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Three openly gay male athletes who are working it out

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Months after going public about their sexuality, major league and pro athletes have found their careers heading in different directions.

1. Orlando Cruz, a Puerto Rico native, is a professional featherweight boxer. In October 2012, Cruz made history when he came out as the first gay professional boxer. In an interview with USA Today, he expressed that he has been "fighting for more than 24 years". He realized that he was and wanted to continue being a role model for young and aspiring boxers; therefore he knew he had to be true to himself and come out as an openly gay boxer. Since coming out last October, Cruz finally has the opportunity to fight for his first world title and is dedicating his fight to his gay supporters and his homeland. Since his public admittance, Cruz has had a positive experience. He has not faced any set back because of his sexual orientation. If Cruz wins the title, he will become the first openly gay world champion in boxing history.

2. Another recent openly gay athlete is Robbie Rogers, who played for Leeds in England. Earlier this year he announced his retirement in addition to revealing he was gay. Despite retiring, Rogers made a comeback and played nine mates with the Galaxy. In May, Rogers made history. When he stepped onto the field as a substitute for the Galaxy's 4-0 win over Seattle, he became the first openly gay man in North America to play in a major pro sports league.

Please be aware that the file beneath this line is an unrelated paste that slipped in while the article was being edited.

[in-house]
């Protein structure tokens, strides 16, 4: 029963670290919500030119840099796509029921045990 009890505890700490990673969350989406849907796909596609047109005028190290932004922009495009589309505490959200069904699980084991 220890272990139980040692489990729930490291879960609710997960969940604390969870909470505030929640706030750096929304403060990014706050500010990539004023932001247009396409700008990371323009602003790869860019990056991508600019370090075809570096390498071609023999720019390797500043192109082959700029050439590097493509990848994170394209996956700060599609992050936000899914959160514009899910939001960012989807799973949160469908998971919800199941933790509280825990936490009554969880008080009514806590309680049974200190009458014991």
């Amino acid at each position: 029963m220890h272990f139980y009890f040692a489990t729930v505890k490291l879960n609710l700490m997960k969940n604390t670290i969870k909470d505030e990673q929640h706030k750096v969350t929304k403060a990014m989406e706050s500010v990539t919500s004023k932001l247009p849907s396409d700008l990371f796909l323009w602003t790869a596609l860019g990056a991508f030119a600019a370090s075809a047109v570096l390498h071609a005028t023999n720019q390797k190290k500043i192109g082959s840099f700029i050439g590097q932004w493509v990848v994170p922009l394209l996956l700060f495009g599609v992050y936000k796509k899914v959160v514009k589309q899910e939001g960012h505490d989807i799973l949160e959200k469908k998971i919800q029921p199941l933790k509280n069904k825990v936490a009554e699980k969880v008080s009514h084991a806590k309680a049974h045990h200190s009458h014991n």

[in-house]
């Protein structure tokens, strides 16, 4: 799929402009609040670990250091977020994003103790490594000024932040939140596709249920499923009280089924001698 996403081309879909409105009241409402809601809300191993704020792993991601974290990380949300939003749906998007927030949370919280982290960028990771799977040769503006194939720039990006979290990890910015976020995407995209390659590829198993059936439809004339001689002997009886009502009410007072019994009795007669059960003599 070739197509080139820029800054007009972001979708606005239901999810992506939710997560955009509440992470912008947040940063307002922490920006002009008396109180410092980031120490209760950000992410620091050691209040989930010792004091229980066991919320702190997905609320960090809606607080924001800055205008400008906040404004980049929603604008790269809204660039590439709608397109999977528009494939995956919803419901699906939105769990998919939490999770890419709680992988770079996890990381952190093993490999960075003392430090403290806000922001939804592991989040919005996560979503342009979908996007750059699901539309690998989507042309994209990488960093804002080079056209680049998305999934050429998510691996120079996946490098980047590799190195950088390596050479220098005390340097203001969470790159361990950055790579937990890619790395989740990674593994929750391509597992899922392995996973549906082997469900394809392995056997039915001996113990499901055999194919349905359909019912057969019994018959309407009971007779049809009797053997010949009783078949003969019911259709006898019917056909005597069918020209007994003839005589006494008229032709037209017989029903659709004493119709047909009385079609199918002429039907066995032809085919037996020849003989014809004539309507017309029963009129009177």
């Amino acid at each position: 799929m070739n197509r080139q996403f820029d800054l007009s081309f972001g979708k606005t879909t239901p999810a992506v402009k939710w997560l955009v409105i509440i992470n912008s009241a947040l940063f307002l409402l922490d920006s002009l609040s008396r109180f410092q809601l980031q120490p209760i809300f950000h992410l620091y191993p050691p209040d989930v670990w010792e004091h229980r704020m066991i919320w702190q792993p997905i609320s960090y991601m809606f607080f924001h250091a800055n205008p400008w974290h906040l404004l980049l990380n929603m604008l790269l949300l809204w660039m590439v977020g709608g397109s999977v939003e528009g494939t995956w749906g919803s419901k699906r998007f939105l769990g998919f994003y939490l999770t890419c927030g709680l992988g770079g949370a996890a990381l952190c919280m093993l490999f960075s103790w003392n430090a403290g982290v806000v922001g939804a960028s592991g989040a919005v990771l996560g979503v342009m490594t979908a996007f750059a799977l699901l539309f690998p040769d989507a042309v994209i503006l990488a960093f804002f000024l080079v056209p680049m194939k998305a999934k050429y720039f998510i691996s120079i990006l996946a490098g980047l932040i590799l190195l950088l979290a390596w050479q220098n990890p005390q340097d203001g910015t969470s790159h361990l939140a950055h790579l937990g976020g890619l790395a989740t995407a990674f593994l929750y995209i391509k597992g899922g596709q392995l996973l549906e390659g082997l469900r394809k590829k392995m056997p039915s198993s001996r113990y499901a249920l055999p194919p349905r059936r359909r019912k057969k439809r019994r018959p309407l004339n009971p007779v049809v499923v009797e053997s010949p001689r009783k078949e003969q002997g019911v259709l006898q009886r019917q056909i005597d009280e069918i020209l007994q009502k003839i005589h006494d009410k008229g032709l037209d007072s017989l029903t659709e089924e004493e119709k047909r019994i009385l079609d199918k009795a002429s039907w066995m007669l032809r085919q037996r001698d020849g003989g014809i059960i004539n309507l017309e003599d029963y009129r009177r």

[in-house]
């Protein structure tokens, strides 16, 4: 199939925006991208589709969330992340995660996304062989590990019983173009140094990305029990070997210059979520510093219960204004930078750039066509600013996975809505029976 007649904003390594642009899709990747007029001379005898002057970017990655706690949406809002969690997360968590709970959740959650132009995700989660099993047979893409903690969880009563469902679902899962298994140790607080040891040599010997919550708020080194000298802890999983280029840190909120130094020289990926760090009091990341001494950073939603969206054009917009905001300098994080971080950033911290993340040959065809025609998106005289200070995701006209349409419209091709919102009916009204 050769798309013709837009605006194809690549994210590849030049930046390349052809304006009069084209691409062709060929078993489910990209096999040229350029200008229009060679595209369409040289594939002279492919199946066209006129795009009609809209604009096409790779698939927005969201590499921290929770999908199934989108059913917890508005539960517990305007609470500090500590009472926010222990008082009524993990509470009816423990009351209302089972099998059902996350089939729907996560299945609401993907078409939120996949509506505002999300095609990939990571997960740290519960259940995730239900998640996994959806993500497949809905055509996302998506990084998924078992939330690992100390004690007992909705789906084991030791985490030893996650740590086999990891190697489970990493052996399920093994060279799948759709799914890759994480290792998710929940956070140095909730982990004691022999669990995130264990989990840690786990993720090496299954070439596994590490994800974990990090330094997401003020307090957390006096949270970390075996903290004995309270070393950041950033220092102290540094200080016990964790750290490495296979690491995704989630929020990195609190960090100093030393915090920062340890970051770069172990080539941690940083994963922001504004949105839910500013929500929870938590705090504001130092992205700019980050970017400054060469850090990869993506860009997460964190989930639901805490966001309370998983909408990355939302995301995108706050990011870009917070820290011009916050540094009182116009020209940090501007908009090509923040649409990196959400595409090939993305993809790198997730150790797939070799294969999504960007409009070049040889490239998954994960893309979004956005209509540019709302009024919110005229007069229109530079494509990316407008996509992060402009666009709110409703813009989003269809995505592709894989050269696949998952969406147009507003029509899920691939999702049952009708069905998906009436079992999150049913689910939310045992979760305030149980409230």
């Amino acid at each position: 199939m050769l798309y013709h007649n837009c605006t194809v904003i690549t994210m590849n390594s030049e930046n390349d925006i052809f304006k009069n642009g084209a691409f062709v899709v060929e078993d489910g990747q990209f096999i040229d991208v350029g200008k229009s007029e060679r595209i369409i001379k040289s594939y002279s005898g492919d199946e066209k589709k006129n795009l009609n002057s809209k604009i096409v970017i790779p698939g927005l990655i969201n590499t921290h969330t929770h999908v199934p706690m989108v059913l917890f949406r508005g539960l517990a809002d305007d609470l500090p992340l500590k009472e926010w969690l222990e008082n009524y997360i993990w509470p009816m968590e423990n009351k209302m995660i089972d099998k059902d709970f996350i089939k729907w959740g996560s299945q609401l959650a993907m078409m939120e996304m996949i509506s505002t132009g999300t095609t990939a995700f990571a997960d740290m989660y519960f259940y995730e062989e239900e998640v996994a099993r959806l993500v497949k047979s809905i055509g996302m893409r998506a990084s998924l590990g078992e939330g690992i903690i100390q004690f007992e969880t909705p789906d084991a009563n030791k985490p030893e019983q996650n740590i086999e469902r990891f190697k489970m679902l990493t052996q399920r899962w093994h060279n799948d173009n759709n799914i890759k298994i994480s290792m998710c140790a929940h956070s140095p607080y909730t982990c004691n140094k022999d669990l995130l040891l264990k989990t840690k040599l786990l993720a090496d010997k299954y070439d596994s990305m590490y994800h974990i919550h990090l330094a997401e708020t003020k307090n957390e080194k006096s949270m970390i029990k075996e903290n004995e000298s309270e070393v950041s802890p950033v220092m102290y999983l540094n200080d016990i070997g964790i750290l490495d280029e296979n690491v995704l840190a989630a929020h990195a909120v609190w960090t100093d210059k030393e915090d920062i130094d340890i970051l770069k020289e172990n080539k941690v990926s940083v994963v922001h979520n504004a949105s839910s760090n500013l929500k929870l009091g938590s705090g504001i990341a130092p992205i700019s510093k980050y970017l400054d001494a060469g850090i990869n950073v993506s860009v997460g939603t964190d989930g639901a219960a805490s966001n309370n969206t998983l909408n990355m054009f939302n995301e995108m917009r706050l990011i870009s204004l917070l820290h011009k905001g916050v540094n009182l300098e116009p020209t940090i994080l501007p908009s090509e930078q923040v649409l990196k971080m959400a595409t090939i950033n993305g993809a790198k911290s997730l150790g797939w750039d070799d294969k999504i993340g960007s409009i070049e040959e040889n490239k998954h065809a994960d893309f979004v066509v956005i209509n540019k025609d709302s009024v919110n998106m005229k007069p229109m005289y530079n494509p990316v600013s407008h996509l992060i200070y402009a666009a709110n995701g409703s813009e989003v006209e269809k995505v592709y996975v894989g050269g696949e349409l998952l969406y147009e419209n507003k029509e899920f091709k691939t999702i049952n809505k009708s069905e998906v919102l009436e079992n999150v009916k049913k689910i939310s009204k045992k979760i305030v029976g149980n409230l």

3. An athlete whose career has not taken off since coming out has been Jason Collins. In May, Collins went public and become the first openly gay male player in the four major professional U.S. sports. After this release, he was expected to continue his career as an unrestricted free agent. Yet, four months later he is still not signed to a team. We are approaching the opening of NBA training camp in about a month, therefore time is running out for Jason Collins' to make history and become the NBA's first openly gay and active player. 

Rather than the perceiving the NBA as unaccepting of Jason Collins, the other possible factor is that teams are making judgments based on other factors such as age and finances. Jason Collins is 34 years old. Teams are leaning more toward younger, fresh, greater playing value and ultimately cheaper players. However, it would be a loss to the LGBT community to not have an openly gay active NBA player as a role model.

Above all, whether NBA teams are choosing Jason Collins or not, he still made the courageous step to let his personal story be public. NBA teams may have their own agenda for this situation. That alone is a huge step for the sports world. There should be more leaders as such to give aspiring athletes the notion that it is okay to be different. This correlates with the Just Play Project motto, "If you can play, you can play." We don't have time or place for barriers to exist in athletics. Players should have their eyes on the prize and that is winning.

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